BC index at lowest level in 3 1/2 years but remains 3rd highest in Canada
VANCOUVER<, January 28, 2016 – According to the latest monthly Business Barometer survey results from the Canadian Federation of Independent Business (CFIB), BC’s small business optimism dropped 3.1 points in January to 62.8.
Small business optimism declined for the second month in a row, down 8.9 points from the same time last year, and reaching its lowest level in three and a half years. However, despite the drop, the BC index remained the third highest in the country (tied with New Brunswick). BC’s margin over the national index (54.3) narrowed to 8.5 points.
Measured on a scale between 0 and 100, an index level above 50 means owners expecting their business’ performance to be stronger in the next year outnumber those expecting weaker performance. An index level of between 65 and 75 means the economy is growing at its potential.
“It appears BC independent businesses are reining in expectations for 2016, as increased uncertainty in neighboring provinces fuelled by low commodity prices and a weakening dollar have taken a toll on their outlook. In spite of declining growth prospects, entreprenreurs in the province remain generally positive about the current health of their own business”, says Richard Truscott, Vice President for BC and Alberta.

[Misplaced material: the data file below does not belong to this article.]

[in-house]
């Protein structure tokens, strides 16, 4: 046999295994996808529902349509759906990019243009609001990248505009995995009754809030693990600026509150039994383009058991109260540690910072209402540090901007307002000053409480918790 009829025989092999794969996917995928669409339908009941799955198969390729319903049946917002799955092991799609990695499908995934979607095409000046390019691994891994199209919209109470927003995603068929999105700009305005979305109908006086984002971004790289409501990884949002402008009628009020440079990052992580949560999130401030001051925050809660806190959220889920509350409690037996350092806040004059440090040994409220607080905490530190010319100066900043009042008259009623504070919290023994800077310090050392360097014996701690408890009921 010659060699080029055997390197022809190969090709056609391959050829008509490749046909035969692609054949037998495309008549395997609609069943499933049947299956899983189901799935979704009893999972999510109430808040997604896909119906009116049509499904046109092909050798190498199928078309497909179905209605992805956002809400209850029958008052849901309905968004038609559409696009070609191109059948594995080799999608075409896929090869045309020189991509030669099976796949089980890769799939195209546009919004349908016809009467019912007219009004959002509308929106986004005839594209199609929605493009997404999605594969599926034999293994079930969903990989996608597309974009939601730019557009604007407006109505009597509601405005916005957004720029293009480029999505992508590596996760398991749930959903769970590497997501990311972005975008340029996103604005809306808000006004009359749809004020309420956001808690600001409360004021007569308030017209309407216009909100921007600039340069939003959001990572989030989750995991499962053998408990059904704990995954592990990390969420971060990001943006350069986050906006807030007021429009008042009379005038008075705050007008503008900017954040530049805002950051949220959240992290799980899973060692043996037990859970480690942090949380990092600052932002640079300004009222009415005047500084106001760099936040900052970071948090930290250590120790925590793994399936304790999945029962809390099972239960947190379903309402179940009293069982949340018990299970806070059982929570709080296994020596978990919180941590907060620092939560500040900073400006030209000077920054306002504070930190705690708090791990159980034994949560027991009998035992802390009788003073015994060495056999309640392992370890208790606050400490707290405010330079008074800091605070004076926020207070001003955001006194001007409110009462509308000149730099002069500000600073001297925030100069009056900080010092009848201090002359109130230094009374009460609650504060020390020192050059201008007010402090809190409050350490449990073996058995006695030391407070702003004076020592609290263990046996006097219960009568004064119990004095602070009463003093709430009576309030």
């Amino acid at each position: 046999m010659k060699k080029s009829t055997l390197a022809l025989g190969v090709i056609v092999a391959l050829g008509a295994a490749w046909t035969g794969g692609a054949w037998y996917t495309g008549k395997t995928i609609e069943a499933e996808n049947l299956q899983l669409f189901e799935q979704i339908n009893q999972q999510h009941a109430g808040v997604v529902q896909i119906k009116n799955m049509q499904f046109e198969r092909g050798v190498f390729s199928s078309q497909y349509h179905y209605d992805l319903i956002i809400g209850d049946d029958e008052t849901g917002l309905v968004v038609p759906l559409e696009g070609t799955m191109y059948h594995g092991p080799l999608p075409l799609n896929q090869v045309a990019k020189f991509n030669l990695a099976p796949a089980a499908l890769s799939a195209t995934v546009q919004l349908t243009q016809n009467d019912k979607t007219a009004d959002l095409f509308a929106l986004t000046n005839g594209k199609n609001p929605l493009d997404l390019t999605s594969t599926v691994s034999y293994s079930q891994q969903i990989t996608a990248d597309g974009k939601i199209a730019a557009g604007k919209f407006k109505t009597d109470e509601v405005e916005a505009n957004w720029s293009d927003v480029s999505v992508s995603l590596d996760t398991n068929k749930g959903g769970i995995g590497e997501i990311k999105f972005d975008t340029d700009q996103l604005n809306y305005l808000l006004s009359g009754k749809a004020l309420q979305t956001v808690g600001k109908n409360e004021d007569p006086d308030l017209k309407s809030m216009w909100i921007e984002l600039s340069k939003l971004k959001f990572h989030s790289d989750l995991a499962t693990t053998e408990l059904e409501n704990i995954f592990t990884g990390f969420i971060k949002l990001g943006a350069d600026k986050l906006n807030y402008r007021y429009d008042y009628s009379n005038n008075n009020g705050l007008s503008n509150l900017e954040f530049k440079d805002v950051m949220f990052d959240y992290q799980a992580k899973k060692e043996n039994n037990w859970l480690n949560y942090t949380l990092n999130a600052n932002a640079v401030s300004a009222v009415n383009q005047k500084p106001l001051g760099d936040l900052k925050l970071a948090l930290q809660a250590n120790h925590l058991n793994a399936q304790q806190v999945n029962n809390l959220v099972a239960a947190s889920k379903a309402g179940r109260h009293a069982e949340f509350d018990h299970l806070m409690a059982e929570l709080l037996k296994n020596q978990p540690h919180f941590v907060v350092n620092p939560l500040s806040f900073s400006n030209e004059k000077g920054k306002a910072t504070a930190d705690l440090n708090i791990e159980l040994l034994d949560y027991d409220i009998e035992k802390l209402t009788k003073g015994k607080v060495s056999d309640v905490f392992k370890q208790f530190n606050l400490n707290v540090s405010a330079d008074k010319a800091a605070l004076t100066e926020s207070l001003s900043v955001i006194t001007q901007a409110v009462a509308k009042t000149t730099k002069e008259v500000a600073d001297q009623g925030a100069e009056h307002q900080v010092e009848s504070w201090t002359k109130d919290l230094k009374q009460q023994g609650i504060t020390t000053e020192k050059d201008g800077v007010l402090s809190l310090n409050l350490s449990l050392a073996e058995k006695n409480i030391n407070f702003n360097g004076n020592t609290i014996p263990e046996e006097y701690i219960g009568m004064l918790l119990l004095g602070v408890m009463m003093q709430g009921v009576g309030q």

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The weakening dollar has increased input costs for many small businesses in BC. Nearly 35 per cent identify foreign currency as being a major input cost constraint, up from 21.5 per cent in January last year.
Hiring plans experienced an increase for the first time in six months, with 23 per cent of business owners saying they plan to increase full-time staff in the next three months. However, 10 per cent of businesss owners in January expect to cut back staff in the coming months, up two points since last month and the highest level in three years.
Forty-five per cent of entrepreneurs in January believe the general state of health of their business was good, up one point since December. That compares to just 9 per cent of business owners who describe it as poor, down two points from last month.
The national Business Barometer index fell 1.4 points in January to 54.3. The provincial numbers were: Nova Scotia (69.0), Newfoundland & Labrador (63.2), New Brunswick (62.8), Manitoba (61.4), Quebec (61.2), PEI (60.3), Saskatchewan (58.7), Ontario (58.4), and Alberta (28.8).
The January 2016 findings are based on 712 responses, collected from a stratified random sample of CFIB members, to a controlled-access web survey. Data reflect responses received through to January 18. Findings are statistically accurate to +/- 3.7 per cent 19 times in 20.
To arrange an interview with Richard Truscott, Vice-President for Alberta and BC, please call 604-684-5325. For more information about CFIB, visit cfib.ca. To interview Chief Economist, Ted Mallett, about the national results, please call 416-222-8022.
CFIB is Canada’s largest association of small- and medium-sized businesses with 109,000 members across every sector and region, including 10,000 in B.C.